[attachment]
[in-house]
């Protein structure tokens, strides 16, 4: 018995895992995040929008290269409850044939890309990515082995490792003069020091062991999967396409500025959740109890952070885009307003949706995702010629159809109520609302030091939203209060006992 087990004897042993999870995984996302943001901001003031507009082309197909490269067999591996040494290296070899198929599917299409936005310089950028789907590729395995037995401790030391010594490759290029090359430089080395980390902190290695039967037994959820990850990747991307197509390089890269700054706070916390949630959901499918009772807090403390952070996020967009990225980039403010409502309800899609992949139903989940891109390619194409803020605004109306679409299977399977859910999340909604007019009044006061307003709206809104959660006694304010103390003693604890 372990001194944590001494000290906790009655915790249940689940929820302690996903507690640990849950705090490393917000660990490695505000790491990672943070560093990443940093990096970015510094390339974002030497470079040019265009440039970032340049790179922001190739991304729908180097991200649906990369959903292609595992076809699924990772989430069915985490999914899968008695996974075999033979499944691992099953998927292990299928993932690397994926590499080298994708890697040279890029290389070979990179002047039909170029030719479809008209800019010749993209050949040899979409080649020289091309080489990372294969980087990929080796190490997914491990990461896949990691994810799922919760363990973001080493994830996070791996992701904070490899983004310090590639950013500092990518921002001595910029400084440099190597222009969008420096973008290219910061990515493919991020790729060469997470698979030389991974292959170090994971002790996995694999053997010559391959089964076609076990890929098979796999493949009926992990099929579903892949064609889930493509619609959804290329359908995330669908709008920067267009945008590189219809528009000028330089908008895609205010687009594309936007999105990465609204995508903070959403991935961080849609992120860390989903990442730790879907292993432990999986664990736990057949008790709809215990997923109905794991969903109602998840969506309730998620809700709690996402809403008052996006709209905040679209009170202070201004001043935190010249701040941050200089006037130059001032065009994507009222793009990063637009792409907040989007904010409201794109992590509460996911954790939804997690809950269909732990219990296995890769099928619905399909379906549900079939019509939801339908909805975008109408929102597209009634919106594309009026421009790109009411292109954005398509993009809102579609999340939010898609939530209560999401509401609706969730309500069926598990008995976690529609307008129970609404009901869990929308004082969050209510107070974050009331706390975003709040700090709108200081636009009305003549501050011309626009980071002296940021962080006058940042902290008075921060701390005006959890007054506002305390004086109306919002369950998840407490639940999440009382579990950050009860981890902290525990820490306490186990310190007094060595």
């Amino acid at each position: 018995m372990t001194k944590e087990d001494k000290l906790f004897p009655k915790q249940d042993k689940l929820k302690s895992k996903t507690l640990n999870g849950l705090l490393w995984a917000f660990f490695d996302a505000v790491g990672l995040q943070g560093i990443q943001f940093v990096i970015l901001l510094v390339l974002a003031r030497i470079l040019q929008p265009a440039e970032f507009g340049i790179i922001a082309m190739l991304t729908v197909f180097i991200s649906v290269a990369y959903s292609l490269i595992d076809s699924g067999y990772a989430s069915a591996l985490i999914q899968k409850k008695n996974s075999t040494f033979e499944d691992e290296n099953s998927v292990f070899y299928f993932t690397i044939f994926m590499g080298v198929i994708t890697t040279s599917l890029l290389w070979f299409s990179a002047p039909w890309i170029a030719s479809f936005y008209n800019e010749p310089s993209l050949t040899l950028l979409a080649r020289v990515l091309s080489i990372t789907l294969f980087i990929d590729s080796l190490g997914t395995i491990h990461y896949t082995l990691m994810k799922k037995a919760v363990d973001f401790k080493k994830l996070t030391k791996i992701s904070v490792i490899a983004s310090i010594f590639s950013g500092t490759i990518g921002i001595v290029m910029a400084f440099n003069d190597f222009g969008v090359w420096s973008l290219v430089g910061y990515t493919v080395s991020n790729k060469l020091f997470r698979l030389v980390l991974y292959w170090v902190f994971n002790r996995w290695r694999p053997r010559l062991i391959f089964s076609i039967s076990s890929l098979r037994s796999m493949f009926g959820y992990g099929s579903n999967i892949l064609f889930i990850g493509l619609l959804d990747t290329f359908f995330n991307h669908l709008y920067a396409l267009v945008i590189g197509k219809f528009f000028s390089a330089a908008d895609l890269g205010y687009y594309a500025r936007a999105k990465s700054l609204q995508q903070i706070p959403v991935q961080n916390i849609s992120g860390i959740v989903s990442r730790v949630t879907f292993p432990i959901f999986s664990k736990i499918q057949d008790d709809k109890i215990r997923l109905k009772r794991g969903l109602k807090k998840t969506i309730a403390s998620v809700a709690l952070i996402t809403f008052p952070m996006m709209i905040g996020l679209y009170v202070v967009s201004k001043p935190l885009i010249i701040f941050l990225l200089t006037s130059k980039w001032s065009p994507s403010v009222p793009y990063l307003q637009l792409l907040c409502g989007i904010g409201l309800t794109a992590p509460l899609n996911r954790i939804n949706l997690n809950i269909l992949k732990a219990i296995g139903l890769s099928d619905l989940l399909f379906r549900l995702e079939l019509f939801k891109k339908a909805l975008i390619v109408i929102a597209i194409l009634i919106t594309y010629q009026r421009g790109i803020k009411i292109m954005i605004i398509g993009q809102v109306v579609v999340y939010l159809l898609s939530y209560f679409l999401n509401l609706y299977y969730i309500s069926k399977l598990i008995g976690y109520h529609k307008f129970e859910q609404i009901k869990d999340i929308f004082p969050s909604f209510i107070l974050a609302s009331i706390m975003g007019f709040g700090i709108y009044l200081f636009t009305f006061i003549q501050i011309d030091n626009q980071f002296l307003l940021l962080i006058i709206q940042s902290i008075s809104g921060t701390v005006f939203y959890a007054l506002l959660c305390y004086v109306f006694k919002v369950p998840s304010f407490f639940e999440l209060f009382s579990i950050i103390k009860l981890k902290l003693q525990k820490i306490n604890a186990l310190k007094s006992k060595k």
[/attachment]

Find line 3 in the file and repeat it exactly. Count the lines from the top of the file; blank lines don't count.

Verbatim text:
């Amino acid at each position: 018995m372990t001194k944590e087990d001494k000290l906790f004897p009655k915790q249940d042993k689940l929820k302690s895992k996903t507690l640990n999870g849950l705090l490393w995984a917000f660990f490695d996302a505000v790491g990672l995040q943070g560093i990443q943001f940093v990096i970015l901001l510094v390339l974002a003031r030497i470079l040019q929008p265009a440039e970032f507009g340049i790179i922001a082309m190739l991304t729908v197909f180097i991200s649906v290269a990369y959903s292609l490269i595992d076809s699924g067999y990772a989430s069915a591996l985490i999914q899968k409850k008695n996974s075999t040494f033979e499944d691992e290296n099953s998927v292990f070899y299928f993932t690397i044939f994926m590499g080298v198929i994708t890697t040279s599917l890029l290389w070979f299409s990179a002047p039909w890309i170029a030719s479809f936005y008209n800019e010749p310089s993209l050949t040899l950028l979409a080649r020289v990515l091309s080489i990372t789907l294969f980087i990929d590729s080796l190490g997914t395995i491990h990461y896949t082995l990691m994810k799922k037995a919760v363990d973001f401790k080493k994830l996070t030391k791996i992701s904070v490792i490899a983004s310090i010594f590639s950013g500092t490759i990518g921002i001595v290029m910029a400084f440099n003069d190597f222009g969008v090359w420096s973008l290219v430089g910061y990515t493919v080395s991020n790729k060469l020091f997470r698979l030389v980390l991974y292959w170090v902190f994971n002790r996995w290695r694999p053997r010559l062991i391959f089964s076609i039967s076990s890929l098979r037994s796999m493949f009926g959820y992990g099929s579903n999967i892949l064609f889930i990850g493509l619609l959804d990747t290329f359908f995330n991307h669908l709008y920067a396409l267009v945008i590189g197509k219809f528009f000028s390089a330089a908008d895609l890269g205010y687009y594309a500025r936007a999105k990465s700054l609204q995508q903070i706070p959403v991935q961080n916390i849609s992120g860390i959740v989903s990442r730790v949630t879907f292993p432990i959901f999986s664990k736990i499918q057949d008790d709809k109890i215990r997923l109905k009772r794991g969903l109602k807090k998840t969506i309730a403390s998620v809700a709690l952070i996402t809403f008052p952070m996006m709209i905040g996020l679209y009170v202070v967009s201004k001043p935190l885009i010249i701040f941050l990225l200089t006037s130059k980039w001032s065009p994507s403010v009222p793009y990063l307003q637009l792409l907040c409502g989007i904010g409201l309800t794109a992590p509460l899609n996911r954790i939804n949706l997690n809950i269909l992949k732990a219990i296995g139903l890769s099928d619905l989940l399909f379906r549900l995702e079939l019509f939801k891109k339908a909805l975008i390619v109408i929102a597209i194409l009634i919106t594309y010629q009026r421009g790109i803020k009411i292109m954005i605004i398509g993009q809102v109306v579609v999340y939010l159809l898609s939530y209560f679409l999401n509401l609706y299977y969730i309500s069926k399977l598990i008995g976690y109520h529609k307008f129970e859910q609404i009901k869990d999340i929308f004082p969050s909604f209510i107070l974050a609302s009331i706390m975003g007019f709040g700090i709108y009044l200081f636009t009305f006061i003549q501050i011309d030091n626009q980071f002296l307003l940021l962080i006058i709206q940042s902290i008075s809104g921060t701390v005006f939203y959890a007054l506002l959660c305390y004086v109306f006694k919002v369950p998840s304010f407490f639940e999440l209060f009382s579990i950050i103390k009860l981890k902290l003693q525990k820490i306490n604890a186990l310190k007094s006992k060595k």